How can I help support a team member who is struggling with their motivation, without coming across as nagging?
I have often found that people have a habit of partially answering their own questions in the way that they ask them.
“I’ve noticed that you seem to be struggling for motivation recently (give examples) and I really want to help if I can but I don’t want you to think that I’m nagging because what I actually want to do is support you.”
How about that?
Showing some vulnerability is always the way to deeper connection and so when you fear that someone will see your attempts to help them as a criticism of some sort opening yourself up and being honest about what you’re trying to do is almost always disarming and helpful.
Do be aware though that there can be a lot of different reasons for low motivation and that not all of them will be related to work. Consider too that what you perceive as low motivation might not be recognised as such by your team member.
In view of that it’s worth acknowledging when you have the conversation that what you’re seeing may not be what is actually happening. Remain open-minded and you’re more likely to get a positive response.
If your team member reveals that there is something unrelated to work affecting them be careful not to be intrusive. You can still ask if there is anything you can do to support but avoid asking for details. If relevant you might need to signpost them towards more appropriate help.
Motivation doesn’t spur us into action; it follows action. So explore what’s stopping action? Barriers include lack of desire (no interest in the process or outcome ), lack of knowledge (no idea where to start) or lack of confidence (worried how it will go, fear of failure). Chat with your team member to find out what barriers they are facing , then build a plan to overcome them.
For example, lack of desire. This team member may have zero interest in the project they are working on. How can you get them to buy-in to the process or the outcome? What drives them (values, rewards, connection)? Could they do this with someone else? Could they get some extrinsic recognition for it? Maybe they aren’t the right person for this role as they are so disinterested in it so it needs delegating elsewhere and they do something else.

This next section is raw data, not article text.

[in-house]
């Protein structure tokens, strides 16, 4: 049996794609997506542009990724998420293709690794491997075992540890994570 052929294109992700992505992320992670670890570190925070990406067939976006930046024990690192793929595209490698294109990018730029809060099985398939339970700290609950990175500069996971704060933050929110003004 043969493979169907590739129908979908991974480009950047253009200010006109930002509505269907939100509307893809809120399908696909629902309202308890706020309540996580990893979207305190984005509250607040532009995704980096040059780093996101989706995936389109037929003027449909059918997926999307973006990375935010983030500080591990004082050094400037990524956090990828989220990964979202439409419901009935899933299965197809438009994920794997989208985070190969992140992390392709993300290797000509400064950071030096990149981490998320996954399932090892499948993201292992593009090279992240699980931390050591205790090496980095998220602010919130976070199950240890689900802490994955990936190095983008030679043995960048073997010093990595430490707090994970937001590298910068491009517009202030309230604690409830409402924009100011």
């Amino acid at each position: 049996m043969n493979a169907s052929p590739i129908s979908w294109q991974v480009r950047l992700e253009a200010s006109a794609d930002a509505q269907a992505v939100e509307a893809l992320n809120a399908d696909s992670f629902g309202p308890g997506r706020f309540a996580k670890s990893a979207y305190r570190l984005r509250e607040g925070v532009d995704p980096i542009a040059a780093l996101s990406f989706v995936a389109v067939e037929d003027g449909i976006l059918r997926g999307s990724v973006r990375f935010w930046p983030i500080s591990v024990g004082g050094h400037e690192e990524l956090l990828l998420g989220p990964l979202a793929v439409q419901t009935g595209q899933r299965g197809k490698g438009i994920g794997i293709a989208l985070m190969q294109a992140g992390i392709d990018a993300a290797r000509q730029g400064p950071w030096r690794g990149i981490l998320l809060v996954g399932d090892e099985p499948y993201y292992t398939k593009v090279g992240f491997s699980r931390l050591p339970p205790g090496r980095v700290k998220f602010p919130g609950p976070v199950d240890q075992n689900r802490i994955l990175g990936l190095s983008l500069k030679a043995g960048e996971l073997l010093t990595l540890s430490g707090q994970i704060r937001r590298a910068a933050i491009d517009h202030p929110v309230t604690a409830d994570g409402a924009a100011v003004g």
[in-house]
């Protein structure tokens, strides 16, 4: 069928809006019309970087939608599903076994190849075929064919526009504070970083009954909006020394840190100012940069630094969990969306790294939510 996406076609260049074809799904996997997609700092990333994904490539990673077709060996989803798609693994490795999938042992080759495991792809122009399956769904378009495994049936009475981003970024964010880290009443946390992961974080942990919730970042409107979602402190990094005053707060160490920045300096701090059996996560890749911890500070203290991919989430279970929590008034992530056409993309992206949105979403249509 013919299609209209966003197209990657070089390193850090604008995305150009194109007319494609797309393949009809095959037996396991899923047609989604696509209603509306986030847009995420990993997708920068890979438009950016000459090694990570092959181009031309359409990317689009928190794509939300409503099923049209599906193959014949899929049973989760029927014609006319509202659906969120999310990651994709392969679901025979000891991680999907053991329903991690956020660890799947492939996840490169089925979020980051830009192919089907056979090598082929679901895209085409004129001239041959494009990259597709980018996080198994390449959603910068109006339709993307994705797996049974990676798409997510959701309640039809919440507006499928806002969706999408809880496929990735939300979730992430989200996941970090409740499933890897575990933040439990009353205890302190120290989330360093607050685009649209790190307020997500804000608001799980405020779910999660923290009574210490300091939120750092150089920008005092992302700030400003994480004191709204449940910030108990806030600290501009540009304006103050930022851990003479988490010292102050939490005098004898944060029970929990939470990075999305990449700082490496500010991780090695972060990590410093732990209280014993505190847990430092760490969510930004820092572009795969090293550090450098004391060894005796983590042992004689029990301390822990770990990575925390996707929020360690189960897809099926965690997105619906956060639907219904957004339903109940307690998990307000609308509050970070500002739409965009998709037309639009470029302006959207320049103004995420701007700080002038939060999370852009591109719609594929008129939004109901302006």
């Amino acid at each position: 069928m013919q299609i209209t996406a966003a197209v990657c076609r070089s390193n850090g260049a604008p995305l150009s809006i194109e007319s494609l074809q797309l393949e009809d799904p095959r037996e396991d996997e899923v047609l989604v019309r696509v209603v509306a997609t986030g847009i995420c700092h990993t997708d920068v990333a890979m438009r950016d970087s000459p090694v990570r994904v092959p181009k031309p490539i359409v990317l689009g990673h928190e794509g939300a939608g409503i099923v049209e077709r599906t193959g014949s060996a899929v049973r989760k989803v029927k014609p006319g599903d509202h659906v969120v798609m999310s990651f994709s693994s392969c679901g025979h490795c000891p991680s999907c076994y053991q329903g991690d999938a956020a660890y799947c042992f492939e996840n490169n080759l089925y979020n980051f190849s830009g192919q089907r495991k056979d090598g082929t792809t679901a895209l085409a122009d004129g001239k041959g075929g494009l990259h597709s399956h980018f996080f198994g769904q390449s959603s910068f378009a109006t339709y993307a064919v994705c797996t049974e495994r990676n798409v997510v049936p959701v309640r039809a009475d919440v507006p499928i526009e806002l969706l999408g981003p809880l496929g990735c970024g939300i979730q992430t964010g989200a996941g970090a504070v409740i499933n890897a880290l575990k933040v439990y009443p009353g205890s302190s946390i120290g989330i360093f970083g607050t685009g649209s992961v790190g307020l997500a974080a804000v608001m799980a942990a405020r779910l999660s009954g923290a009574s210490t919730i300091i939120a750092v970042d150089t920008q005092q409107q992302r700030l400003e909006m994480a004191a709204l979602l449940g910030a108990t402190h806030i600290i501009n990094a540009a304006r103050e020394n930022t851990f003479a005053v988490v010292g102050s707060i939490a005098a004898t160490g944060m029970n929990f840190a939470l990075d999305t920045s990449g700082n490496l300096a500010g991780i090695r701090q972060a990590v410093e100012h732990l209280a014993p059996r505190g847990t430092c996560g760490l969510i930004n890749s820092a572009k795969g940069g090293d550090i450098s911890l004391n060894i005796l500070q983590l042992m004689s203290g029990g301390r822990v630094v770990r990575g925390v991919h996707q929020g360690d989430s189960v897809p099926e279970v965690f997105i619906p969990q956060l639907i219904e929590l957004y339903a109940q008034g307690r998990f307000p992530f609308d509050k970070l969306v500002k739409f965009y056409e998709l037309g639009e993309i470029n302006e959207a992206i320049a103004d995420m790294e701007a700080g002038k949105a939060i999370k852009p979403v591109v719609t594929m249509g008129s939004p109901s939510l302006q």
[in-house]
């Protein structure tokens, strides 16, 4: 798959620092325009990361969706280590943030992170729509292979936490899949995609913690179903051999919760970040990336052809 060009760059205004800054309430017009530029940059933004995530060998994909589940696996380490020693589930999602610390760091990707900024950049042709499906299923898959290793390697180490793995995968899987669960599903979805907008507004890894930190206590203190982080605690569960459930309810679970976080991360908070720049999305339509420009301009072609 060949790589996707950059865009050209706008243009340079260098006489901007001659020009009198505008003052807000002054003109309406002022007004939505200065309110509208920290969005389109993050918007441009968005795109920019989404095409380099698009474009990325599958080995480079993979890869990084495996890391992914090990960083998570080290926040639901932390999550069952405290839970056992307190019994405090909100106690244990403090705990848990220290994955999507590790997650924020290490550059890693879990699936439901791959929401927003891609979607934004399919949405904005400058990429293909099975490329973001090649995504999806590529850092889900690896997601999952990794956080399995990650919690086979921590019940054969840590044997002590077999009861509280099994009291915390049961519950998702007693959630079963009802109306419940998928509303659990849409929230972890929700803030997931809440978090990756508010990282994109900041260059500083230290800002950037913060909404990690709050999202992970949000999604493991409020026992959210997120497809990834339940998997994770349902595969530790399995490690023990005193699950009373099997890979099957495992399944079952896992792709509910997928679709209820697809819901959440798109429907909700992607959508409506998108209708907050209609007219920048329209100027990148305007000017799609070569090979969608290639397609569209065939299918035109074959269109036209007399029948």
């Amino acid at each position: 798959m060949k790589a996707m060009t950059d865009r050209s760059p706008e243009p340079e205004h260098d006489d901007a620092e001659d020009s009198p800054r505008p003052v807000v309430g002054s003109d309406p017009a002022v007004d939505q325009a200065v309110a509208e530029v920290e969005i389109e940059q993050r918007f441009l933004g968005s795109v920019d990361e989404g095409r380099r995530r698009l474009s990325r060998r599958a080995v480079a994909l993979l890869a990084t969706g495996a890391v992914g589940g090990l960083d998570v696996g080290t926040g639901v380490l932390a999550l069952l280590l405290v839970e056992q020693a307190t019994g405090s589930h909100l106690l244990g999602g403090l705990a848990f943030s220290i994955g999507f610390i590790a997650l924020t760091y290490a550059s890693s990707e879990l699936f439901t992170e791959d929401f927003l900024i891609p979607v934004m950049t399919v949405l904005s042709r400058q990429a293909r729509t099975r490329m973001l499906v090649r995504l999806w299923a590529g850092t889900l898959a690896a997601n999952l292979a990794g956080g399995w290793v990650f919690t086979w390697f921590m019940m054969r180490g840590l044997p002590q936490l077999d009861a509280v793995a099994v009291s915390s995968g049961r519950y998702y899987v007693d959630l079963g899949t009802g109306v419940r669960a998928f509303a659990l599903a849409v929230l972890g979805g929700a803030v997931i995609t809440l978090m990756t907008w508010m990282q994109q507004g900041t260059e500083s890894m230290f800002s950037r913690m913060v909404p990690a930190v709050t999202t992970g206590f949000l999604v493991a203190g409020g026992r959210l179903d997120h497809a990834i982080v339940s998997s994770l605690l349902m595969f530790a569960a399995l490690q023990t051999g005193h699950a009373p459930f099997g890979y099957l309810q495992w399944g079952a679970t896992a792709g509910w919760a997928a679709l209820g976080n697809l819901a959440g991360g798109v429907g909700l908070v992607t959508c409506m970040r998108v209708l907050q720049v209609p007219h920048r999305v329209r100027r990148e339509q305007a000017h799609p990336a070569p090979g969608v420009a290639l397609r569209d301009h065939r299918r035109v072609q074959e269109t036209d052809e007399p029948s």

If it's a lack of knowledge, can you support them to break the project down into smaller chunks. In each chuck, they can identify what they need to help them complete it (information, training, other resources). They may be experiencing ‘blank page syndrome’ where starting is the hard part - could you do this together or could you get them started for them to take over, or break down the start to something less overwhelming?
If it's a lack of confidence then what support do they need? Again this could be skills training or mentoring, or just a diagram of the process. Is the culture psychologically safe - i.e. is it OK to muck up or is there a fear of repercussions? Is this project important, so if it does go wrong, will there be huge consequences to the employee?
If you find yourself nagging, you’re likely saying something ineffective; this is a waste of your energy as there is a roadblock in the way that isn’t being cleared. Take time to explore what the barrier is with this team member and then get them to plan how to overcome it. Once they have an understanding of what’s needed and how to get there, they can get going…and motivation will follow action!
Motivation at work may slip for a number of reasons. The person may be struggling with a personal or work issue, or both. Below are tips on how to approach this issue with empathy and understanding:
Choose the right time for a private one-to-one conversation. If you have a regular catch-up with the team member it makes sense to do it, then.
Explain that you want to share feedback to help them at work. Assert what you would like to see in terms of their performance and the importance of it. This may be that all team members meet certain weekly targets for example.
Share what you have observed about the team member. You might say something like: ‘I’ve noticed you don’t seem yourself lately and your motivation seems to have dipped. Your normal productivity is down by 10%. Is there anything currently affecting your work productivity that I can help with?’ Be specific about what you have noticed as the team member may have a different perception of things and needs to understand exactly where you are coming from.
Allow the team member space to share their own thoughts and feelings. You may need to help the team member to identify what has slowed them down.
Help the team member to problem-solve any issues. For example, if an illness in the family is affecting performance you may agree temporarily that the team member works to different targets. If the team member is facing emotional or mental health difficulties, you cannot help them with signposting them to appropriate support. This might be HR or accessing Spill.
Agree a plan for moving forwards and summarise this with the team member in a way that is clear. You may agree to check-in with the team member at set times to check how things are going.
I hope this helps.